By Jim Hollands
In Wartime Britain Rye became one of the few ports on the South Coast
allowed to send its fishing boats to sea. The beach boats of Dungeness,
Hastings and Eastbourne were unable to launch, due to the steel anti-invasion
barriers that were erected to stop the imminent German invasion.
Virtually no fishing took place during the initial war period and
stocks of fish had multiplied. The Mispah, carrying the number RX159
was skippered by a popular Rye fisherman, Charlie Locke. His crew
were two other seasoned fishermen, Joe Hollands and Bert Longley.
There were boats from Newhaven, Shoreham, Brighton, Folkestone and
Ramsgate working out of Rye but the knowledge of the local men working
their own ground was invaluable so it was the Rye boats that were
landing the biggest catches. The Mizpah on on occasion brought in
280 stun (stone) of gutted fish plus holding the last trawl in the
water till after the ship reached its moorings at the Fishmarket.
Clifford Bloomfield wrote in the “Wings over Rye” edition of Rye Memories.
“Large groups of the local townspeople would gather at the Fishmarket
to await the returning boats, they were able to buy generous quantities
of a variety of small fish from the catch. A sandbag full for one
shilling (5p.) Flats such as dabs, plaice, skate (referred to as May
Wing), Angler fish known as keddlemar, dog fish known as Robin Huss,
cod, whiting, John Dories, mackerel, herring etc. In this respect
Rye people were able to supplement their food rations very considerably.”
Unfortunately there was a price to pay. Mizpah was fishing in Rye
Bay on 16 September 1942. A solitary German Focke Wolf 190 fighter
dived and attacked the unarmed vessel. Mizpah was a sitting duck for
the German, returning from a raid or just on patrol. Joe Hollands
and Bert Longley were mortally wounded and Charlie Locke was also
hit by the bullets and cannon shells that tore through the boat, somehow he got Mizpah aground at Jury’s Gap where help was swiftly at hand. Sadly Joe and Bert were dead by this time. Charles Locke received the British Empire Medal for his efforts to save his crew.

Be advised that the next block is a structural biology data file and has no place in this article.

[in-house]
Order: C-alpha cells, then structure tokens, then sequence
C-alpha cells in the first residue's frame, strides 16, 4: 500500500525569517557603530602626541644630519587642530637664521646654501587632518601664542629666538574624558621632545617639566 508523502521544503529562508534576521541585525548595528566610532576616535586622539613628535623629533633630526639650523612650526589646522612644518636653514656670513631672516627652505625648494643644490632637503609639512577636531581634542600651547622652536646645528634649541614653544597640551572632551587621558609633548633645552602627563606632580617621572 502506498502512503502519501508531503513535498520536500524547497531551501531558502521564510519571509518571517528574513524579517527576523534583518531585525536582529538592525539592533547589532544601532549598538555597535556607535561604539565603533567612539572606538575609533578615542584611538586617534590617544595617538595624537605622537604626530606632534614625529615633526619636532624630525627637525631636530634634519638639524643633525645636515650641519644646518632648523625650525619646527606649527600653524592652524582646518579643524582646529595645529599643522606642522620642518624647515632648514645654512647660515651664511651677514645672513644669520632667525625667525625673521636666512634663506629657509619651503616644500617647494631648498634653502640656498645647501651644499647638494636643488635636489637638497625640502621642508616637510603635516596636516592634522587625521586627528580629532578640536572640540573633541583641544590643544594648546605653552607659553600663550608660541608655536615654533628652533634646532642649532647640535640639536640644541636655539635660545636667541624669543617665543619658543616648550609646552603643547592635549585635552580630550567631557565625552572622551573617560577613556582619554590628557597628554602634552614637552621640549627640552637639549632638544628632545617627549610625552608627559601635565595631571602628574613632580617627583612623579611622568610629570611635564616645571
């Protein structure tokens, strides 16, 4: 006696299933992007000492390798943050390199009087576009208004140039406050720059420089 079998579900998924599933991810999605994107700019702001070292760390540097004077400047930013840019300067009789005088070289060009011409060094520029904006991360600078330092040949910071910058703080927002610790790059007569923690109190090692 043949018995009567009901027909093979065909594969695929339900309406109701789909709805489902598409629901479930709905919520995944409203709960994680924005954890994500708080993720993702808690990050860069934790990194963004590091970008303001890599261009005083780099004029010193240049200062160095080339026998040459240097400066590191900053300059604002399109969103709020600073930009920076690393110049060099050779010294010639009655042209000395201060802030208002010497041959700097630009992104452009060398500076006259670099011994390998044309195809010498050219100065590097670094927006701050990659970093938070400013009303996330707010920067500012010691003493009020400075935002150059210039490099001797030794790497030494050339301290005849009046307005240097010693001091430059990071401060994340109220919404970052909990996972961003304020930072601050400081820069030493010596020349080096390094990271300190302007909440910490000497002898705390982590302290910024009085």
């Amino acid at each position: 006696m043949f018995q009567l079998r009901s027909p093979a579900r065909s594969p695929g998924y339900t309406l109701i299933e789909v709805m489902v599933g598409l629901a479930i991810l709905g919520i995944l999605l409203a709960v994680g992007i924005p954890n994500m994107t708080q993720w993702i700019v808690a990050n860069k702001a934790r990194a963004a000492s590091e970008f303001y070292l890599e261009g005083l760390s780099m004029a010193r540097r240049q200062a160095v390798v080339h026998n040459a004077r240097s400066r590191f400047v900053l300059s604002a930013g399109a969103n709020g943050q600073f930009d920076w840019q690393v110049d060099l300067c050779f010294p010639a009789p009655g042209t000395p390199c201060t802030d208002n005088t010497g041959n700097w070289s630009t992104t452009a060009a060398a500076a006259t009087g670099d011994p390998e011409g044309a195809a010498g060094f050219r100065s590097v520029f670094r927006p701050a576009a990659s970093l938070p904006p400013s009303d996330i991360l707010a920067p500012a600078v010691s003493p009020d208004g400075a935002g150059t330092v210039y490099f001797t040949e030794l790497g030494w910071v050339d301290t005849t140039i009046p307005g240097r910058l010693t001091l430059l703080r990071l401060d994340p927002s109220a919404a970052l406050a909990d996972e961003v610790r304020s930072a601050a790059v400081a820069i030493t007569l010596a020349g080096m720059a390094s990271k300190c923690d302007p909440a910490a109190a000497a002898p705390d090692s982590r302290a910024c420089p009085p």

The Dust Cart Outrage
Then came an incident which shocked the families of the dead fishermen
They were transported back to Rye in the Dust Cart! Their remains
were taken in the Town’s only refuse collecting vehicle to the mortuary
in the Ypres Castle. This incident was seen as a scandal by many and
there were indignant voices raised at the Town Hall as to who had
authorised this means of transport for two “Sons of Rye.”
Even after 65 years I myself still cringe when I think about the incident.
Joe Hollands was my Grandfather’s brother and the act of
bringing those two brave men, on their last journey to the town of
their birth in such an ignominious way, was outrageous.
The Mispah survived to fish another day and was still working out
of Rye for many years after the War had ended.
Another famous Rye fishing boat to survive the War was the Dorothy
Margaret. She went to Dunkirk and transported hundreds of soldiers
from the beaches to the naval destroyers which were ferrying the men
back to England. The Dorothy Margaret came under fire herself more
than once during the evacuation. She turned towards Dover as the Germans
moved into Dunkirk and had a safe journey home carrying one of the
last batches of troops to be snatched from the claws of the Nazi invaders.
The return of the bulk of the Expeditionary Force meant that Britain
could prepare for an invasion across the Channel with the nucleus
of its fighting force free to fight another day.
First Published in Rye’s Own September 2007